Academic life may be sedentary, but new research suggests it is both mentally and physically fatiguing. Macora and colleagues (2013) randomly assigned adults to either watch documentaries or perform demanding mental tests. Ninety minutes later, both the film-watchers and test-takers were asked to hop on an exercise bike and peddle for long as they could. Despite the fact that both film-watching and test-taking were equally sedentary, the test-takers ran out of steam and stopped peddling long before their film-watching peers. Importantly, although test-takers reported feeling more tired, both film-watchers and test-takers chose the same level of resistance on their bikes. In other words, even though the test-takers knew they were feeling drained, they didn’t adjust their expectations to match their energy levels. Instead, they chose to work just as hard as folks who weren’t feeling tired.


So what does this research have to do with writing …

The Lonely Academic

Okay, I'm just going to come out and say it.  It can be lonely being an academic.  Academics spend a lot of time on independent tasks that are done alone, such as researching, writing, editing, and grading.  If you’re not careful, you can spend too much time on your own, and it will curtail your productivity.

This loneliness can intensify in the summer months.  Those quieter months you've been longing for are here -- but you sit in the library or the office and realize that it's almost too quiet.  You may feel like you have no one to bounce ideas off of and that no one cares about your work.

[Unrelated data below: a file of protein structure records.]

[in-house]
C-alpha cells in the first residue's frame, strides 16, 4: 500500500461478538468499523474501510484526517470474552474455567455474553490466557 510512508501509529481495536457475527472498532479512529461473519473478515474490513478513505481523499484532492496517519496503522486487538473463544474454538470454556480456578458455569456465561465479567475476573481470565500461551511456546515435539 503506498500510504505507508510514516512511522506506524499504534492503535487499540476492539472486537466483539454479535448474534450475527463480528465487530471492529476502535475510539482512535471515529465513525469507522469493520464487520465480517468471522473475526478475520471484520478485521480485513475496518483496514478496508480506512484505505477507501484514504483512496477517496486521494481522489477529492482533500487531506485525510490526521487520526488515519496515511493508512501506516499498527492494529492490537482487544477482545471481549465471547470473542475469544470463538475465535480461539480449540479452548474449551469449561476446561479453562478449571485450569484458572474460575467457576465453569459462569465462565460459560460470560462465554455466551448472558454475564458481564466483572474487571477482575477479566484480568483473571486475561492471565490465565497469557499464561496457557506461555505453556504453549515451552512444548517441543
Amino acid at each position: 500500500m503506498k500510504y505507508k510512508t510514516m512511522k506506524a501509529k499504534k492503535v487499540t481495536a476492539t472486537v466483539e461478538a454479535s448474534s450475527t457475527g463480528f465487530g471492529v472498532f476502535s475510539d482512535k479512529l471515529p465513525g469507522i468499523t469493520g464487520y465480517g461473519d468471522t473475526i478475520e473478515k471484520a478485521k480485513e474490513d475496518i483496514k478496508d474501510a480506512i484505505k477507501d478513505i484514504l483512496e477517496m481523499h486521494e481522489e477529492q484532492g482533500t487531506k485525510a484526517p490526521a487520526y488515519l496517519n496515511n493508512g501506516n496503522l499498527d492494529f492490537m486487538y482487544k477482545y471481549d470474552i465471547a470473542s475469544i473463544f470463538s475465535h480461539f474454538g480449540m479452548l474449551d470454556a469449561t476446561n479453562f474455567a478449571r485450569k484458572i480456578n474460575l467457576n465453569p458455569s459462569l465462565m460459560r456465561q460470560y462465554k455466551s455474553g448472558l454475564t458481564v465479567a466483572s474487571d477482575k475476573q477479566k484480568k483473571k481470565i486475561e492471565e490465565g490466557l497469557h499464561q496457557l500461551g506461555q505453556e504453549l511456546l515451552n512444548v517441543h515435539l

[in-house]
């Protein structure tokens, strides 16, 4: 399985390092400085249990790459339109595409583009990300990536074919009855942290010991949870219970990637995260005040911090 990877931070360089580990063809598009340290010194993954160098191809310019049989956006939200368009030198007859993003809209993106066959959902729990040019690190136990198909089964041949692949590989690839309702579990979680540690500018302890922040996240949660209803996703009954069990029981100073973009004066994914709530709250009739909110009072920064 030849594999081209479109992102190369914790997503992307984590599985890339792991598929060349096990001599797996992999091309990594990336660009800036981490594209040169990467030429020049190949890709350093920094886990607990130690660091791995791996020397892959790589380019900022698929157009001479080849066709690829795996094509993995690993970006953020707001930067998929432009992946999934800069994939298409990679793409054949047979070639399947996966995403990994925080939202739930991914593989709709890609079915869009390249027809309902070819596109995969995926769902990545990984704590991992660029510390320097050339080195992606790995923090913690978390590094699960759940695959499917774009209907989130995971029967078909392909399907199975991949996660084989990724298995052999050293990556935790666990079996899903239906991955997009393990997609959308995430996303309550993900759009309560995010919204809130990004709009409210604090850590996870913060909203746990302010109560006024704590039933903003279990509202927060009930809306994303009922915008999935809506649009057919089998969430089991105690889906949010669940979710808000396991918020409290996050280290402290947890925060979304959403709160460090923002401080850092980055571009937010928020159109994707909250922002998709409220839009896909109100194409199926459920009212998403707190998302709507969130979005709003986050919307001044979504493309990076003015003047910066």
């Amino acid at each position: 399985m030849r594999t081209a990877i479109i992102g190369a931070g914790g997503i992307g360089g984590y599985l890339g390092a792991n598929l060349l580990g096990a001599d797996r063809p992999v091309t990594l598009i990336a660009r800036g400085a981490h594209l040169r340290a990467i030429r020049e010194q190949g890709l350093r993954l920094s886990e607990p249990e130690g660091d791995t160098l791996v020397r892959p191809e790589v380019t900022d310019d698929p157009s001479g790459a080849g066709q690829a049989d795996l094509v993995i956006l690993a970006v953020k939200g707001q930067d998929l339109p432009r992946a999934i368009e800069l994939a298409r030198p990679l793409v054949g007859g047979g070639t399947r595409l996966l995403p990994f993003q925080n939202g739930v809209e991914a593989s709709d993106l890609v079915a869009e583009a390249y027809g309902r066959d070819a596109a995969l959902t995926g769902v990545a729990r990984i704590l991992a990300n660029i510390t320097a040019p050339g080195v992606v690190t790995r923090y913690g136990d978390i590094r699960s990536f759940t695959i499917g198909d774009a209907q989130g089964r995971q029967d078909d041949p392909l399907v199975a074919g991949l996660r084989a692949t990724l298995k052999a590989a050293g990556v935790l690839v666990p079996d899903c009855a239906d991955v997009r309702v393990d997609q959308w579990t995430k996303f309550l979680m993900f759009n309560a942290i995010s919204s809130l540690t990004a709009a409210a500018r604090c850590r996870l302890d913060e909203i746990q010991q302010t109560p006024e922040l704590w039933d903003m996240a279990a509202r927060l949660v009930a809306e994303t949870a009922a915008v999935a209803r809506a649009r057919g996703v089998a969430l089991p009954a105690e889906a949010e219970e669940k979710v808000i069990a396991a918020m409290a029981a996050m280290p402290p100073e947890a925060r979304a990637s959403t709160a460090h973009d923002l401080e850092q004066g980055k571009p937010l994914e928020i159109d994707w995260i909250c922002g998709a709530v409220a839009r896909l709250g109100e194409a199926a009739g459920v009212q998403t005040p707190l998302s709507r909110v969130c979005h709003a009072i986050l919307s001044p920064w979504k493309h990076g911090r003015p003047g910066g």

Some of you might be saying, “But I’m surrounded by people!”  Or, “I try to work at home, and my family/friends keep trying to get me to spend time with them.”  Or, “I work at my office but other people keep coming in and interrupting me.”

The fact is, you can be surrounded by people and still feel lonely.  If people don’t understand the struggles of academic writing, or are not intereste…

Thesis Defense (Some Levity for Your Saturday)

Good thing our thesis and dissertation defenses aren't like this, right?  Hope you're having a great Saturday!

MORE PRODUCTIVITY, LESS PANIC - How to Make the Most of Your Summer

“Wait, what?  It’s July 30!  The summer is more than half over!  I didn't write at all in June and hardly anything in July!  Now I have so much work to do - - too much work!  How am I ever going to do it?"

You know that mid-summer panic?

Non-academic friends never understand.  “It’s still summer!  Why are you worrying now?” After all, "You have summers off, right?"  Riiiiiiight.

As you well know, while you may not have the same responsibilities during the summer that you have during the academic year, you still have a lot that you should be doing to keep your career moving forward.

But as much as you crave a more leisurely schedule, it’s actually difficult once you get what you wish for.  Your mind is used to deadlines, and a regimented schedule of classes, administrative work, and meetings.  It’s easy to get into the habit of procrastinating as the long days, weeks, and months stretch out in front of you.

After all, you earned it, right?  You need a rest. You’ll do i…

Make Them Birds